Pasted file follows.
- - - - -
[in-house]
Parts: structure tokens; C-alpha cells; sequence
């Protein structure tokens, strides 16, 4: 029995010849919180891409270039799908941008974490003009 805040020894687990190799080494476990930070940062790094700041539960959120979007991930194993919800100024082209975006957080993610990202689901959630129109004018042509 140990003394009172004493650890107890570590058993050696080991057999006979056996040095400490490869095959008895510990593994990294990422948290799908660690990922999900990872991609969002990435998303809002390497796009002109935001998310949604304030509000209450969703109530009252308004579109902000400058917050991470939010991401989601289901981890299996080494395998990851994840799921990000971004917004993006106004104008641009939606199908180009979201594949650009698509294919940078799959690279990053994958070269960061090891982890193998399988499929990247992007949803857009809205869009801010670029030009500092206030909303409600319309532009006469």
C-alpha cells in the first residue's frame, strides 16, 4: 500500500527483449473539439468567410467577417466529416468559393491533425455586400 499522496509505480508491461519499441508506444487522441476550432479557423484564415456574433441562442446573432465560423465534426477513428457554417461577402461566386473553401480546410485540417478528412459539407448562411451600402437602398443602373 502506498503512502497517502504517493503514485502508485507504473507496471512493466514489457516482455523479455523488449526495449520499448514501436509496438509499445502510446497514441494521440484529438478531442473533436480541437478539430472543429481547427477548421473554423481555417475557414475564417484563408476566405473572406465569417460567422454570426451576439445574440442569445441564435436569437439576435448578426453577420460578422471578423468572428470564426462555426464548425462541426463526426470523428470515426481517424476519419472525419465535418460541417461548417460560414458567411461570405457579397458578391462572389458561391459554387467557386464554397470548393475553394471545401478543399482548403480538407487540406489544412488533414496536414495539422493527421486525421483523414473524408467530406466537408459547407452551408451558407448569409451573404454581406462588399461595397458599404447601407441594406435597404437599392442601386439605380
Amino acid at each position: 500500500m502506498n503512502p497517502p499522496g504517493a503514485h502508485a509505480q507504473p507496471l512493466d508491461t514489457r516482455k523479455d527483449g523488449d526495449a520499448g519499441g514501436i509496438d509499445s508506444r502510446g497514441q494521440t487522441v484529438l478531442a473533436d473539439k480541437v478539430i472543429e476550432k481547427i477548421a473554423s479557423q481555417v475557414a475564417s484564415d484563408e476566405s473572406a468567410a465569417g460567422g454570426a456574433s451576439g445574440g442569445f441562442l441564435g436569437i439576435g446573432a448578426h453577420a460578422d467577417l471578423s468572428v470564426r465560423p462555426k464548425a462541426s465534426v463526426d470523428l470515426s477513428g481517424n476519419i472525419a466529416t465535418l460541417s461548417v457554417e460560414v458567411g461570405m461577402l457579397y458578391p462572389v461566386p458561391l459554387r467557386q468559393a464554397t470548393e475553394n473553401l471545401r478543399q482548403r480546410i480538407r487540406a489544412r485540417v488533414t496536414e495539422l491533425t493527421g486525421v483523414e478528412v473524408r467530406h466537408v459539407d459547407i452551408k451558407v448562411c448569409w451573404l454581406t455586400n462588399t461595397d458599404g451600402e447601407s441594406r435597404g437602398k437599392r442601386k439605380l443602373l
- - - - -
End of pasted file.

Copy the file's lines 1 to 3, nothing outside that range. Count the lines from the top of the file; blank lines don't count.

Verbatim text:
[in-house]
Parts: structure tokens; C-alpha cells; sequence
């Protein structure tokens, strides 16, 4: 029995010849919180891409270039799908941008974490003009 805040020894687990190799080494476990930070940062790094700041539960959120979007991930194993919800100024082209975006957080993610990202689901959630129109004018042509 140990003394009172004493650890107890570590058993050696080991057999006979056996040095400490490869095959008895510990593994990294990422948290799908660690990922999900990872991609969002990435998303809002390497796009002109935001998310949604304030509000209450969703109530009252308004579109902000400058917050991470939010991401989601289901981890299996080494395998990851994840799921990000971004917004993006106004104008641009939606199908180009979201594949650009698509294919940078799959690279990053994958070269960061090891982890193998399988499929990247992007949803857009809205869009801010670029030009500092206030909303409600319309532009006469």